If she won millions she fancied a long cruise, maybe through the South Seas. It would be a lie to say she felt lucky, but she did know it was foolish to buy a lottery ticket and not check the numbers. Next time she would not leave it on the counter or anywhere that Todd might find it. He was a vindictive child, though lord knows what she’d ever done to deserve such disrespect. Even if he hadn’t seen it or touched it, why didn’t he just say so?

Vindictive child.


Anna Loge

Prompt: Careful


My name is Anna Loge. I am an historian.

Not really, I’m just a high school student. But I reside in the past, and am very, very curious about how people live in the future, especially people my age. Perhaps you are curious about a regular day in my life? Come on, let’s have a look…

My alarm clock goes for school, and I ignore it, so my mother has to keep calling and calling up the stairs to get me out of bed. Seems I need 12 hours of sleep a night or something. I get dressed— for school we have to dress as if we were going to work at an office, so that means no jeans or t-shirts or even trousers, for the girls. So I dress in a skirt and sweater, and pantyhose, since we aren’t allowed to have bare legs, either.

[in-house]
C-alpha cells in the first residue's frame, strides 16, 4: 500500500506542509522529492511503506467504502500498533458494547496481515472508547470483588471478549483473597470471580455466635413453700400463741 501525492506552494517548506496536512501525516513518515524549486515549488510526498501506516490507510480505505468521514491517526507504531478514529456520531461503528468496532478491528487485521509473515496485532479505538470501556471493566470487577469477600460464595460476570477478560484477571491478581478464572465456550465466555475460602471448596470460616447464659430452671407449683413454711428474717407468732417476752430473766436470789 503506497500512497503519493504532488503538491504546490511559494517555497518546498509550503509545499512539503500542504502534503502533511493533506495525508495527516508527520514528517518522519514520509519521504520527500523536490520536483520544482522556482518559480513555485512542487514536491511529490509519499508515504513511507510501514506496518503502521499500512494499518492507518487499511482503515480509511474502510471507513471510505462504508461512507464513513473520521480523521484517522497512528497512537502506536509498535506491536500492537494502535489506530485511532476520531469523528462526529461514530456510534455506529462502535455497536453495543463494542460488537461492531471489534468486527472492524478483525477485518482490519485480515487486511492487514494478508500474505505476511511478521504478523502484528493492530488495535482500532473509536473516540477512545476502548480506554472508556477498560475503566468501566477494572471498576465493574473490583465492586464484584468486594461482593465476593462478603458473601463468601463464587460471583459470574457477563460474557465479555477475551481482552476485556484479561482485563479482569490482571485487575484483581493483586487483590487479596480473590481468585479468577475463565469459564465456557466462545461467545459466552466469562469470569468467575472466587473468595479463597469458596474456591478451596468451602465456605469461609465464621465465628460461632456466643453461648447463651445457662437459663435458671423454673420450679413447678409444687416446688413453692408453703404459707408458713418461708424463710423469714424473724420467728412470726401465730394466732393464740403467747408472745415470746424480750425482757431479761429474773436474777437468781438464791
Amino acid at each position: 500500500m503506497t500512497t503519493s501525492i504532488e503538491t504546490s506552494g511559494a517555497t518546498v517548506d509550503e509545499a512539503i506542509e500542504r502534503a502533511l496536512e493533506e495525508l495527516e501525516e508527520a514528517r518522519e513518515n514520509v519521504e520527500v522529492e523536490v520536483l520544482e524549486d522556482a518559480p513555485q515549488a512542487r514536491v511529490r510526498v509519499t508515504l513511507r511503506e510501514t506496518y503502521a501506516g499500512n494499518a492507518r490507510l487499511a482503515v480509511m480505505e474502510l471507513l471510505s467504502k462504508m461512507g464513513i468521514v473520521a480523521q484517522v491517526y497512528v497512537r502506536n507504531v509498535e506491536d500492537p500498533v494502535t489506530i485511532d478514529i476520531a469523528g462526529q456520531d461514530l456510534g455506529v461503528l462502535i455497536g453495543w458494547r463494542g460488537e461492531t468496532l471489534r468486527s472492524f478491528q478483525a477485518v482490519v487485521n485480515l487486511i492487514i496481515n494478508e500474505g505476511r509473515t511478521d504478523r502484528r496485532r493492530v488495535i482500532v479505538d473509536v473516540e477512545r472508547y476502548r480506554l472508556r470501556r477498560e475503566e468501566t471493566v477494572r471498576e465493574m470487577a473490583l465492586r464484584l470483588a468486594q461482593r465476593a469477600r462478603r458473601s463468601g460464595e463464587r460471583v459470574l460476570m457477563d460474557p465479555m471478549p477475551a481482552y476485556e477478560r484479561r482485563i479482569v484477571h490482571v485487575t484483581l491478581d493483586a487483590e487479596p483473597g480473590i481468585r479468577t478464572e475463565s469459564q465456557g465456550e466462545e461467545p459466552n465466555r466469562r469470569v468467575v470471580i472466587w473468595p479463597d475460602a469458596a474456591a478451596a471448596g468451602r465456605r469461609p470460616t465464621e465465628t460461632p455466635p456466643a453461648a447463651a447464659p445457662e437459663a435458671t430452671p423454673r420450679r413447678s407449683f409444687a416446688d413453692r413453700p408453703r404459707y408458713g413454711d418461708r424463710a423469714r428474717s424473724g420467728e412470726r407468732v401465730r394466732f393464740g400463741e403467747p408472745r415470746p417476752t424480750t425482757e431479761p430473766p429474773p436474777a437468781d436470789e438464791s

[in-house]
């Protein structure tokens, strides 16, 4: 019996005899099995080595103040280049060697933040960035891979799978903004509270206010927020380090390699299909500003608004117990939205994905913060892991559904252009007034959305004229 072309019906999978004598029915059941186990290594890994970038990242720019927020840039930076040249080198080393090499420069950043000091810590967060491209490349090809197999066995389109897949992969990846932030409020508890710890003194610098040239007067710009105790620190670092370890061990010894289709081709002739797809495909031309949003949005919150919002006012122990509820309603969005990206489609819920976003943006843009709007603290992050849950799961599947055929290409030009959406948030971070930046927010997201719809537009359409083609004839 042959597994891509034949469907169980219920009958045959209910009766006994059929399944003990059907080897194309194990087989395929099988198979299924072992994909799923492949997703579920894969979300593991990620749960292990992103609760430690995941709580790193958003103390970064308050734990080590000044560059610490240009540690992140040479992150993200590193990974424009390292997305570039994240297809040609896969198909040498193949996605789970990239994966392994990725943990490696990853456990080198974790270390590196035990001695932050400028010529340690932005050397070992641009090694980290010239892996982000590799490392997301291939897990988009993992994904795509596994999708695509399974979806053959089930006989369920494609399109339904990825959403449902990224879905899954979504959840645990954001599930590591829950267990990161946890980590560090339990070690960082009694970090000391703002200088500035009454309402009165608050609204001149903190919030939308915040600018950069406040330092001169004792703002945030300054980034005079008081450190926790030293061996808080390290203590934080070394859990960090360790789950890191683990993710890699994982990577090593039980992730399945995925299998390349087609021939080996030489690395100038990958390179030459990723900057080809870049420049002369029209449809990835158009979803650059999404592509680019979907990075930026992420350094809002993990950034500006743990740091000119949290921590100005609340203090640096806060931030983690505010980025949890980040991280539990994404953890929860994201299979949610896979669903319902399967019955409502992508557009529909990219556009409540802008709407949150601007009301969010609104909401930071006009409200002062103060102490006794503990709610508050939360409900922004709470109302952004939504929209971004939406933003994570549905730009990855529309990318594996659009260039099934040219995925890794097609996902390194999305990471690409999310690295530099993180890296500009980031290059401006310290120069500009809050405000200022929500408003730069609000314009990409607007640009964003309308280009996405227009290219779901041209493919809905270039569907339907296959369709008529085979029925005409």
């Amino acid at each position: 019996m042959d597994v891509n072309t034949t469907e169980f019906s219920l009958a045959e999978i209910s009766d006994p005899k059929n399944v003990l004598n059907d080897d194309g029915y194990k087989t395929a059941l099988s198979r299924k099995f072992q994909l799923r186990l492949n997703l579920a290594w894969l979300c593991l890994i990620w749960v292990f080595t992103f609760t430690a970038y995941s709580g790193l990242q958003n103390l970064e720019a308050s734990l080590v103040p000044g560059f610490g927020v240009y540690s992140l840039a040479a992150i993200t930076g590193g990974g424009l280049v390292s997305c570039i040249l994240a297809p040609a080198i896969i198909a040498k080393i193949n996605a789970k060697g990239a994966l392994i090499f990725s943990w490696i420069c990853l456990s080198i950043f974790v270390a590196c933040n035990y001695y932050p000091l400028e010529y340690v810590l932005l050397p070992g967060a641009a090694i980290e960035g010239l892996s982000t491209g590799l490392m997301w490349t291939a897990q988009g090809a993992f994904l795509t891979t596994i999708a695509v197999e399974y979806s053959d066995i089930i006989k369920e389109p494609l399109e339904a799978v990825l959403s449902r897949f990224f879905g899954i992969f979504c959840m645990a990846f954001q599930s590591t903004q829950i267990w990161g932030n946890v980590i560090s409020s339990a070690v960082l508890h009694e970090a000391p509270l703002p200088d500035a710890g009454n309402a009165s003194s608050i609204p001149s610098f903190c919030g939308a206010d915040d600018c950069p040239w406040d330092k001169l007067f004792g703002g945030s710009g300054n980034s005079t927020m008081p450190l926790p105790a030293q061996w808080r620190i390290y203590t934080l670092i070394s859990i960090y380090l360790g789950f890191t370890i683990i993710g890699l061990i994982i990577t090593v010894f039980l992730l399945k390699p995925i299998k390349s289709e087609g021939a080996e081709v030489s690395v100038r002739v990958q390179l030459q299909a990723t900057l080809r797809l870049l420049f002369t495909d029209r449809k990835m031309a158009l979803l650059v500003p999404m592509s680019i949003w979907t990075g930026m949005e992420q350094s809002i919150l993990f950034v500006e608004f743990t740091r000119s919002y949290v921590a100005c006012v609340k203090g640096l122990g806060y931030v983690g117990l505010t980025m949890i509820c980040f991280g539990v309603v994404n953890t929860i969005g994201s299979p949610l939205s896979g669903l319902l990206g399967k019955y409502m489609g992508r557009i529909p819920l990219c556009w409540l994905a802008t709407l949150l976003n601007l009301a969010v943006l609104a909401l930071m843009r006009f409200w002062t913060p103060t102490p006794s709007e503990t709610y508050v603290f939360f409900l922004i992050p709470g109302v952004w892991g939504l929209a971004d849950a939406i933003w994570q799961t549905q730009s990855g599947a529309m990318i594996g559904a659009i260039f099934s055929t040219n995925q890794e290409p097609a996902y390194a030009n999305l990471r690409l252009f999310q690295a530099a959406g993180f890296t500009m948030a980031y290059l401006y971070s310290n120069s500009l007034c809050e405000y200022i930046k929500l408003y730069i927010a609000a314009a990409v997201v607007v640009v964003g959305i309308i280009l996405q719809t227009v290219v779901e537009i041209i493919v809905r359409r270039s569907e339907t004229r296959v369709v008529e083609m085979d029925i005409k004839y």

I have some cereal for breakfast at the kitchen table, while my mother fusses around getting lunches ready. She’s finally conceded, after all these years, that a semi-grown person like myself can have sugared cereal, which I have craved. So I eat a bowl of Capt’n Crunch. The bits are so hard and sharp and sweet that they almost make my gums bleed.

My mother has also conceded that none of us will ever, ever drink powdered milk, no matter how much money it saves, because it simply tastes horrible. So regular, homo milk it is.

I’m late as usual, so I have to run-walk to school on my own, which is about a mile away, carrying my books, lunch, and stuff, and arrive to homeroom class breathless. We say a prayer and one of the homeroom students presents a bible reading. No, we are not a religious school. That’s just how we start the day.

School— I don’t think it ever changes. Does it? Mostly it is a bore.